Mrs. Pearson replies she has been working eight hours a day. She also declares that she will take a rest on Saturday and Sunday. Doris asks if she will stick to it. The mother replies positively. She says that she is a lot elder and is better able to look after herself. She also warns, her daughter she will hit her with something if she does not stop asking silly questions. Doris stares at her open-mouthed cries. Mother threatens her. that it is better to do things for himself Cyril.
Analytical Outlines :
- Doris speaks to her mother to iron her yellow silk dress.
- Because she has to wear it tonight.
- Mrs. Pearson speaks in her ordinary voice.
- It is not fluttering and apologetic.
- But it is cool, clear, and forceful.
- She replies with what she thinks of her doing.
- If she is whitewashing the ceiling.
- Doris amazingly exclaims that she is smoking.
- Mrs. Pearson says that there is no law against smoking.
- Doris says that she knows her mother does not smoke.
- She gets the reply that it is her wrong thought.
- Doris asks whether they are going to have tea in the kitchen.
- Mrs. Pearson replies to take tea anywhere she likes.
- Doris angrily says then the tea is not ready yet.
- Mrs. Pearson says that the tea for her is not ready
- She has already had her tea.
- She would go have a meal at the Clarendon.
- Staring at her, Doris asks what the matter is with her.
- Doris reminds her about her yellow silk
- Mrs. Pearson replies whether the silk will iron itself
- Doris says it is her mother to do that.
- Mrs. Pearson says that Doris should not talk rubbish.
- She knows how much work she does.
- She asks why she wears her yellow silk where she is going.
- Doris says’ it is with Charlie Spencer.
- Doris says she should not ask the reason
- She should not have any objections.
- Mrs. Pearson irritates by the name of Charlie Spencer.
- To her, he is buck-teethed and half-witted.
- She continued that if she were her age,
- she should have found somebody better than Charlie
- To Mrs. Pearson, Charlie is a notorious fellow.
- She does not like him at all.
- Doris is nearly in tears and runs out.
- Mrs. Pearson chuckles and begins putting the cards together.
- Then Cyril Pearson enters.
- He is the masculine counterpart of Doris.
- He enters saying whether the tea is ready.
- She replies negatively.
- He moves to the table and asks about the reason.
- He says that he has not much time.
- Again, he is about to go out.
- He hears the voice of his mother.
- He asks whether she has put his things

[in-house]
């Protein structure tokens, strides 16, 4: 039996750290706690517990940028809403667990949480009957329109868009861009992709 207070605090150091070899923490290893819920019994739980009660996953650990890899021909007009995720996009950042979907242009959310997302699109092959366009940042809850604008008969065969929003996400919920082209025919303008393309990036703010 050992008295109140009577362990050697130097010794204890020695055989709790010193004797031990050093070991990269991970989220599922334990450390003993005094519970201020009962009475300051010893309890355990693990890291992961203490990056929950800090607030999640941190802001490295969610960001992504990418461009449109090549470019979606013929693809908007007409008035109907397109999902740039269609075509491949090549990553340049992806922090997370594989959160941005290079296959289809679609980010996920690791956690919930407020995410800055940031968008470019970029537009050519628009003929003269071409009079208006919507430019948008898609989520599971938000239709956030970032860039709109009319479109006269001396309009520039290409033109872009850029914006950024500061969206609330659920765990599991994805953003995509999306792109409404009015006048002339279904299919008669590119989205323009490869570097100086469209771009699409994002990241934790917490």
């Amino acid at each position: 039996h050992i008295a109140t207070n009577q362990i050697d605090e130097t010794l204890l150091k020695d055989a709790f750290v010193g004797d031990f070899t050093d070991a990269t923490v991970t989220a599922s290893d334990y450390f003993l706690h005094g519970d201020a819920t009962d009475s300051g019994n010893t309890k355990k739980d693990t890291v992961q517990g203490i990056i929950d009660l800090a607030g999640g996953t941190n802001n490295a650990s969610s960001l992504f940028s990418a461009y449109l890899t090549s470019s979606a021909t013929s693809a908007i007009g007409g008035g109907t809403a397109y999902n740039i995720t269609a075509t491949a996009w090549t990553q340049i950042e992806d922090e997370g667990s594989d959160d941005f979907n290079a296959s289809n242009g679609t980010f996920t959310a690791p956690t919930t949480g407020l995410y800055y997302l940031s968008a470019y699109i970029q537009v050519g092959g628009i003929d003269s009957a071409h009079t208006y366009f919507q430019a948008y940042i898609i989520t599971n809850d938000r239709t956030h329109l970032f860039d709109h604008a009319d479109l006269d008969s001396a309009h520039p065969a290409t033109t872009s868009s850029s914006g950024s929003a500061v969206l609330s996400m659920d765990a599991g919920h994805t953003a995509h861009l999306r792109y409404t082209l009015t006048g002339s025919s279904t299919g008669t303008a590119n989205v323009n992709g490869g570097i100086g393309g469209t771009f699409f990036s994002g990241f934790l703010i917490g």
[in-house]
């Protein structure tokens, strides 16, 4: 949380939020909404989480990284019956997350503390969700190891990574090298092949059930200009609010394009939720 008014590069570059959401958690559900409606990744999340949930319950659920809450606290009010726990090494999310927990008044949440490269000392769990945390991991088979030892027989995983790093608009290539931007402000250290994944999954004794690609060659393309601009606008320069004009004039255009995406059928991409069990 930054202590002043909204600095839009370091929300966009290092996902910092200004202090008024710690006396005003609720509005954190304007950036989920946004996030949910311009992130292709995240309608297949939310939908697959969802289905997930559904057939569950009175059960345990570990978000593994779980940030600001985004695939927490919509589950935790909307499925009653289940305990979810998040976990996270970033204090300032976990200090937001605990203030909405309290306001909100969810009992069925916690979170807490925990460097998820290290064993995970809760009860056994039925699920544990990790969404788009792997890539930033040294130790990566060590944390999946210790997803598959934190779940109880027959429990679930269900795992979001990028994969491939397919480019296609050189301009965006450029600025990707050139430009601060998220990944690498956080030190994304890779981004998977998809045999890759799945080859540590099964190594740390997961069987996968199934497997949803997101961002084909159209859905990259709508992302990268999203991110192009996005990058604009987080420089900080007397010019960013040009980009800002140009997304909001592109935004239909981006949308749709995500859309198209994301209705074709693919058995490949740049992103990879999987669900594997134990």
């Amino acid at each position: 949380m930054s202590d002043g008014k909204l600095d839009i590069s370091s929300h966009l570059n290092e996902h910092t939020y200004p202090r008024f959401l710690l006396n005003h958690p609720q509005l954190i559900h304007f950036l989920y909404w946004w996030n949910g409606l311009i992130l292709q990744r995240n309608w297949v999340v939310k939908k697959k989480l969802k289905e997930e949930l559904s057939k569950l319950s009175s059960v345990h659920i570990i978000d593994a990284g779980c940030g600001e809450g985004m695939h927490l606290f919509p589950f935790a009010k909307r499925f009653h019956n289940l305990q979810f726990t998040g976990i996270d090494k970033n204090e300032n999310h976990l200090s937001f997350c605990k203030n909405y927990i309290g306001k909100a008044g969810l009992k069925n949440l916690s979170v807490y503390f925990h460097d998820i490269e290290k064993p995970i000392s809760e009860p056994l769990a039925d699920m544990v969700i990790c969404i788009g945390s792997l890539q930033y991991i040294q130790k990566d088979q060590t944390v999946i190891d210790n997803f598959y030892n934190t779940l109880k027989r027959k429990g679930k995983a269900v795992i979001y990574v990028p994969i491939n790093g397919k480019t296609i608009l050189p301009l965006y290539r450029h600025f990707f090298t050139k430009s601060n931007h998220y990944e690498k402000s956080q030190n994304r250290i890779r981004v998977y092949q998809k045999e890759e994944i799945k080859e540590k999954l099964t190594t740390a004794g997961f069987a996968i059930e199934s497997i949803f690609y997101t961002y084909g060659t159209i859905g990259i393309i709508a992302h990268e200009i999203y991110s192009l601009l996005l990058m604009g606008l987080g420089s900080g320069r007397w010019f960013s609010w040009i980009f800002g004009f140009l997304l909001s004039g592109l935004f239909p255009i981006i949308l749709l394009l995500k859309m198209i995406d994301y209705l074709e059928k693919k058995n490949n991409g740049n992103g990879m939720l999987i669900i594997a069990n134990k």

- He says he has a busy night tonight. out.
- Mrs. Pearson replies she can’t remember.
- He walks to the table and says protesting.
- She has replied to do it in the morning.
- She has to look through them first in
- case there was any mending.
- She replies she does not like mending.
- Cyril says that is a nice way to talk.
- He also says what will happen if they talk like that.
- She says that they all do that.
- If there is something at home, they do nothing.
- If it is something at his work, he has to get the union to bar it.
- All that has happened is that she has joined the movement
- Doris enters and she is in the process of dressing.
- She is wearing a wrap.
- she looks pale and red-eyed.
- Mrs. Pearson gets up and exists.
- Cyril and Doris are in a huddle.
- Doris asks whether she has behaved in the same way.
- He says positively.
- Doris is glad that it is the same for both of them.
- She has thought she has done something wrong.
- Cyril has thought so.
- They now feel that it is their mother’s.
- Doris continues that she has been smoking.
- She has also been playing cards.
- Cyril says he has asked her if she has been feeling off-color.
- She has replied she has not.
- Doris says she has changed suddenly.
- It is not what she has said.
- But the way she has said it and the way she has looked.
- Mrs. Pearson enters carrying a bottle of stout and a half-filled glass.
- Cyril and Doris try to stop them from guffawing and giggling.
- But they are not quite enough.
- Mrs. Pearson regards them with contempt.
- She speaks that they both are grown up.
- Why they don’t try to be their age?
- Doris asks what makes her mother talk like that
- What they have done.
- Thep Mrs. Pearson smartly replies.
- Because of their coming in, asking for
- something, going out again, then coming
- back when they no where else to go.
- Cyril becomes aggressive.
- He says if she does not get tea ready.
- He will find something to eat himself.
- Mrs. Pearson says it is better to do things for himself.
- Cyril and Doris say that they work all day.
- She replies she is working eight hours a day.
- She declares to take a rest on Saturday and Sunday.
- Doris asks if she will stick to it.
- Her mother replies positively.
- She says that she is a lot elder.